What Johnny B. Badd has been doing since retiring from wrestling

When Marc Mero tied a Lisa Frank-colored headband on his head and put that second d in Johnny B. Badd, you knew he meant business. According to his Fandom bio, he started out in the WCW as a heel (bad guy) with his gimmick of looking like a diabolical, neon speedo-sporting Little Richard look-alike. But then he turned face (good guy) and became known for shooting off his confetti-firing "Badd Blaster" before each match. Badd became a three-time WCW World Television Champion. After five years with the WCW, he moved to the WWF (now the WWE), where he changed his gimmick and character to "Wildman" Marc Mero, because the WCW retained the rights to Johnny B. Badd.

When the Wildman rescued his manager and wife Sable from Hunter Hearst Helmsley — the first persona of Paul Levesque, or as you're more likely to know him, Triple H – he started up a rivalry that would end at the 1996 Intercontinental Championship. Unfortunately, Mero wasn't bad enough to come away with the win, and Helmsley took home the belt. The Wildman would end up changing over to another new persona — an ex-boxer named "Marvelous" Marc Mero — and according to Wrestling Inc., by the end of his career, he had notched wins against some of the biggest names in the game, such as Stone Cold Steve Austin and Isaac Yankem, D.D.S., the first iteration of Kane. But the life of a baddie would end up taking its toll on Mero.

Marc Mero couldn't sustain being so Johnny B. Badd

In 2018, Mero told ABC News that even though wrestling gave him the life he'd dreamed of, his career was "never what [he] expected" because it was leading him down the path of bad choices. He said that his addictions to drugs and alcohol hindered him from truly enjoying the milestones in both his professional and personal lives. "I wasn't able to deal with this adversity because of my mindset and what I was polluting my body with," he said. "I traveled the world, made a lot of money and met a lot of people, and lived a life that most people think would be the most incredible life to live."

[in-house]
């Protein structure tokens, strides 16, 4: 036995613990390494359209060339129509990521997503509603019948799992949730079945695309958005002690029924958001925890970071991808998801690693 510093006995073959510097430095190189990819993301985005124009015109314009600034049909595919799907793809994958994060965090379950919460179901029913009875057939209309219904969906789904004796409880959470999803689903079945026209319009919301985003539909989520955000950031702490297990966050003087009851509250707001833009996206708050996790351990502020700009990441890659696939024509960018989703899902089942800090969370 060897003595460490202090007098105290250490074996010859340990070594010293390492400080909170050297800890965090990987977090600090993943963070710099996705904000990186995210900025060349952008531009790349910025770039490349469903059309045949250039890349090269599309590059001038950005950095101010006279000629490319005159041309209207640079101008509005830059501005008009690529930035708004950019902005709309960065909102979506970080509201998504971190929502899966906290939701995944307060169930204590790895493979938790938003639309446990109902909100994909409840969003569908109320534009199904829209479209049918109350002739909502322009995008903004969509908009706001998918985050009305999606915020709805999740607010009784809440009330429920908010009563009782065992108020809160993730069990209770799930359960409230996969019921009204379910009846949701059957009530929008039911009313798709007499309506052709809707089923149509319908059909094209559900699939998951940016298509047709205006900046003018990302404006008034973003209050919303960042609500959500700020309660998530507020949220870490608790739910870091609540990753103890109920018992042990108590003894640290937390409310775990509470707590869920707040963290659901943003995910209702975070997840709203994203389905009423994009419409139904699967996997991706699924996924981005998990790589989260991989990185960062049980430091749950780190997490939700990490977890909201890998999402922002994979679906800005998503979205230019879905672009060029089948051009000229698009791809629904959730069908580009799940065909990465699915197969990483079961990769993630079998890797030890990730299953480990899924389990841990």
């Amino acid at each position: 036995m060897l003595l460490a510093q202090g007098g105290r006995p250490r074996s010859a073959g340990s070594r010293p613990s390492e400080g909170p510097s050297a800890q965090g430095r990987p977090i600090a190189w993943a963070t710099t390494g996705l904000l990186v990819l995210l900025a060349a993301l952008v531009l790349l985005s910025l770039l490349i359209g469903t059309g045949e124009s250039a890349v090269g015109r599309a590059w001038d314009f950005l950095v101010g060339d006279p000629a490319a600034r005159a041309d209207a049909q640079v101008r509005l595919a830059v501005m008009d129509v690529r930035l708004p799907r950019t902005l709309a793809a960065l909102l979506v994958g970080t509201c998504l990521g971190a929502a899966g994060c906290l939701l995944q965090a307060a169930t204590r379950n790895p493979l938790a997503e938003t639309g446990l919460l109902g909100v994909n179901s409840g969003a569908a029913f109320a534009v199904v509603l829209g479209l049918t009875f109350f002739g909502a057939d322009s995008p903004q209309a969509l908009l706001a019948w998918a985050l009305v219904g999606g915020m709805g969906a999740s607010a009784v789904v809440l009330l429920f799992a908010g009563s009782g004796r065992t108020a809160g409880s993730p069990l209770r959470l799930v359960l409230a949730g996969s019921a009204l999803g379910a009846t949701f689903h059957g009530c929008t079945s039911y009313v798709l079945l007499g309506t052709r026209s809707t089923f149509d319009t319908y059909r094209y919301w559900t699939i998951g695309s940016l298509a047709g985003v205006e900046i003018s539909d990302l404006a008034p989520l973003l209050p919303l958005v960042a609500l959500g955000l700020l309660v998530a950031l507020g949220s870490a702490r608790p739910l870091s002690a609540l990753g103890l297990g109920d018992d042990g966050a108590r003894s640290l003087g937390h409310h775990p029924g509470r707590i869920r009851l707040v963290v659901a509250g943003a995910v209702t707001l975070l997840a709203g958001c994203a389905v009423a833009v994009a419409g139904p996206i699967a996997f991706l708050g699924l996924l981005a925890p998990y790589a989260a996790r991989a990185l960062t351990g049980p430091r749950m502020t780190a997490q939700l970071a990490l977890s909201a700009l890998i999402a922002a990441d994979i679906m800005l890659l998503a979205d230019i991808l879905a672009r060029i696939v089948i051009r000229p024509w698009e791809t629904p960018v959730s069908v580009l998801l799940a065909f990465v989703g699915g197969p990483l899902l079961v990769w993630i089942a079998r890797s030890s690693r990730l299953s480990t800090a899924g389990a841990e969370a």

But his dream life would come crashing down when his mother died at just 58 years old. The tragic loss caused Mero to reflect on his life, and despite his success, he didn't like what he had become. He was selling drugs, had overdosed three times, and had lost "well over 30" friends due to bad decisions. He found himself under a pier in Cocoa Beach, Florida, on Christmas Day, realizing he'd hit rock bottom. "It was a day where I felt there was nothing left," he said. "I had it all, and now I have nothing. 'I'm all alone.'" That was the day that Johnny B. Badd decided to make a change for the good.

Marc Mero changed what it meant to be Johnny B. Badd

As of that ABC News interview, Marc Mero had been clean for 15 years and had completely changed his ways. He is now a successful motivational speaker who encourages young people to make good choices with their lives. He founded the non-profit organization Champion of Choices in 2007 and changed the meaning of Badd altogether, now rocking T-shirts that say, "Be Against Destructive Decisions."

He told Wrestling Inc. in 2015 that the motivation to found the organization came from the Chris Benoit tragedy in 2007, when Benoit, a fellow wrestler, killed his wife and son and then committed suicide. "There are two types of people, those who say something needs to be done, and those who go out and do something," he said. "For years I would sit back and say something needed to be done and I really wanted to stand up and speak out about things I could make a difference in." He now does hundreds of speaking events each year, telling his story of tragedy, loss, and ultimate redemption to young people all over the world. His story is so powerful it has even been known to bring middle school kids to tears, as seen on this YouTube clip. After 14 years of being Johnny B. Badd in one way or another, Marc Mero has truly turned his life around to be a force for good in the world.